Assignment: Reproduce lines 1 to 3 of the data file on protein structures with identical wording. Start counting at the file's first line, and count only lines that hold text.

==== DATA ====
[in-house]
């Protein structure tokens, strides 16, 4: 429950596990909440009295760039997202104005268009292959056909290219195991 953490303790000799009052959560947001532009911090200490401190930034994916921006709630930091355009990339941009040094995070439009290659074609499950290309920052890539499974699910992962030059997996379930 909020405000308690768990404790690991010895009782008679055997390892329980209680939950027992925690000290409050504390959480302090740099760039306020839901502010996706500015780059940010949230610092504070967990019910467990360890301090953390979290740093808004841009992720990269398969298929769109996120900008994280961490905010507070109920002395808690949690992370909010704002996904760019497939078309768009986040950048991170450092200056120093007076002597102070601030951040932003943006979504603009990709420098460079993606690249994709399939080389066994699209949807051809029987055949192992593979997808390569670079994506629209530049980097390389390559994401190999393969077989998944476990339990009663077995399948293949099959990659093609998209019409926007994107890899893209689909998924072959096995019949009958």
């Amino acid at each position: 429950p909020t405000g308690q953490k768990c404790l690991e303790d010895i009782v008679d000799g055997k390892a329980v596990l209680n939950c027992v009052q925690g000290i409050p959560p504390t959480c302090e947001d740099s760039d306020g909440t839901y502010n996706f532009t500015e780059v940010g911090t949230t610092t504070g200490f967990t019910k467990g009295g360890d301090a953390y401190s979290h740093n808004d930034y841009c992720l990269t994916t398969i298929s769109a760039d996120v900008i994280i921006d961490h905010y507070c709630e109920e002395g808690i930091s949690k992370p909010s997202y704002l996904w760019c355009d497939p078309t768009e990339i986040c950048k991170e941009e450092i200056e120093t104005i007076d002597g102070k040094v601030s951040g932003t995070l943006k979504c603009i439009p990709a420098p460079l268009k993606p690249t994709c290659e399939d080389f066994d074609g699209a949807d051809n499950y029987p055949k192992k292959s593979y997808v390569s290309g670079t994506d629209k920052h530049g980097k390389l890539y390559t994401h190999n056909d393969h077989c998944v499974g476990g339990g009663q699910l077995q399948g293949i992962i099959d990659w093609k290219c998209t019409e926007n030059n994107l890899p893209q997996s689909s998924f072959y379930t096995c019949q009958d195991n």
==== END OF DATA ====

[in-house]
């Protein structure tokens, strides 16, 4: 429950596990909440009295760039997202104005268009292959056909290219195991 953490303790000799009052959560947001532009911090200490401190930034994916921006709630930091355009990339941009040094995070439009290659074609499950290309920052890539499974699910992962030059997996379930 909020405000308690768990404790690991010895009782008679055997390892329980209680939950027992925690000290409050504390959480302090740099760039306020839901502010996706500015780059940010949230610092504070967990019910467990360890301090953390979290740093808004841009992720990269398969298929769109996120900008994280961490905010507070109920002395808690949690992370909010704002996904760019497939078309768009986040950048991170450092200056120093007076002597102070601030951040932003943006979504603009990709420098460079993606690249994709399939080389066994699209949807051809029987055949192992593979997808390569670079994506629209530049980097390389390559994401190999393969077989998944476990339990009663077995399948293949099959990659093609998209019409926007994107890899893209689909998924072959096995019949009958």
């Amino acid at each position: 429950p909020t405000g308690q953490k768990c404790l690991e303790d010895i009782v008679d000799g055997k390892a329980v596990l209680n939950c027992v009052q925690g000290i409050p959560p504390t959480c302090e947001d740099s760039d306020g909440t839901y502010n996706f532009t500015e780059v940010g911090t949230t610092t504070g200490f967990t019910k467990g009295g360890d301090a953390y401190s979290h740093n808004d930034y841009c992720l990269t994916t398969i298929s769109a760039d996120v900008i994280i921006d961490h905010y507070c709630e109920e002395g808690i930091s949690k992370p909010s997202y704002l996904w760019c355009d497939p078309t768009e990339i986040c950048k991170e941009e450092i200056e120093t104005i007076d002597g102070k040094v601030s951040g932003t995070l943006k979504c603009i439009p990709a420098p460079l268009k993606p690249t994709c290659e399939d080389f066994d074609g699209a949807d051809n499950y029987p055949k192992k292959s593979y997808v390569s290309g670079t994506d629209k920052h530049g980097k390389l890539y390559t994401h190999n056909d393969h077989c998944v499974g476990g339990g009663q699910l077995q399948g293949i992962i099959d990659w093609k290219c998209t019409e926007n030059n994107l890899p893209q997996s689909s998924f072959y379930t096995c019949q009958d195991n």